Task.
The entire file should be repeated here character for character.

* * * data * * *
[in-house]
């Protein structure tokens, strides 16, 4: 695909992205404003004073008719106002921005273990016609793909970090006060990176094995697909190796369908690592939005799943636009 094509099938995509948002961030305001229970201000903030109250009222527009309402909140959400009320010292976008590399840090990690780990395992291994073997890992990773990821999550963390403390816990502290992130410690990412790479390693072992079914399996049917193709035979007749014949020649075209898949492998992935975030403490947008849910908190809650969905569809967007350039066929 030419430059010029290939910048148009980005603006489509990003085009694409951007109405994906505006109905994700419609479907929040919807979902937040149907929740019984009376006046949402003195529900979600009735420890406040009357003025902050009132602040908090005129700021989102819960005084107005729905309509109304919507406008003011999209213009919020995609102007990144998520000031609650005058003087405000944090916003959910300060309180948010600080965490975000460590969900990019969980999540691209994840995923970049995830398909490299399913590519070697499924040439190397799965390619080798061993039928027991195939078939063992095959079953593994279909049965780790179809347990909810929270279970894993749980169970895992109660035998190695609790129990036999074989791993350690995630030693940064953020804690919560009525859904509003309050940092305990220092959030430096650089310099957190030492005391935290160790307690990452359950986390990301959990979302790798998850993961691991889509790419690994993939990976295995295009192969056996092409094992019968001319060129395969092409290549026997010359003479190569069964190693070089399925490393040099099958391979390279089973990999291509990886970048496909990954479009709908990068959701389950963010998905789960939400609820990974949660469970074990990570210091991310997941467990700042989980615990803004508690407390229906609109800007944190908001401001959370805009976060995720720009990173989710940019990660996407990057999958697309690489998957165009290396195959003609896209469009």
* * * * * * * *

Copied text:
[in-house]
């Protein structure tokens, strides 16, 4: 695909992205404003004073008719106002921005273990016609793909970090006060990176094995697909190796369908690592939005799943636009 094509099938995509948002961030305001229970201000903030109250009222527009309402909140959400009320010292976008590399840090990690780990395992291994073997890992990773990821999550963390403390816990502290992130410690990412790479390693072992079914399996049917193709035979007749014949020649075209898949492998992935975030403490947008849910908190809650969905569809967007350039066929 030419430059010029290939910048148009980005603006489509990003085009694409951007109405994906505006109905994700419609479907929040919807979902937040149907929740019984009376006046949402003195529900979600009735420890406040009357003025902050009132602040908090005129700021989102819960005084107005729905309509109304919507406008003011999209213009919020995609102007990144998520000031609650005058003087405000944090916003959910300060309180948010600080965490975000460590969900990019969980999540691209994840995923970049995830398909490299399913590519070697499924040439190397799965390619080798061993039928027991195939078939063992095959079953593994279909049965780790179809347990909810929270279970894993749980169970895992109660035998190695609790129990036999074989791993350690995630030693940064953020804690919560009525859904509003309050940092305990220092959030430096650089310099957190030492005391935290160790307690990452359950986390990301959990979302790798998850993961691991889509790419690994993939990976295995295009192969056996092409094992019968001319060129395969092409290549026997010359003479190569069964190693070089399925490393040099099958391979390279089973990999291509990886970048496909990954479009709908990068959701389950963010998905789960939400609820990974949660469970074990990570210091991310997941467990700042989980615990803004508690407390229906609109800007944190908001401001959370805009976060995720720009990173989710940019990660996407990057999958697309690489998957165009290396195959003609896209469009």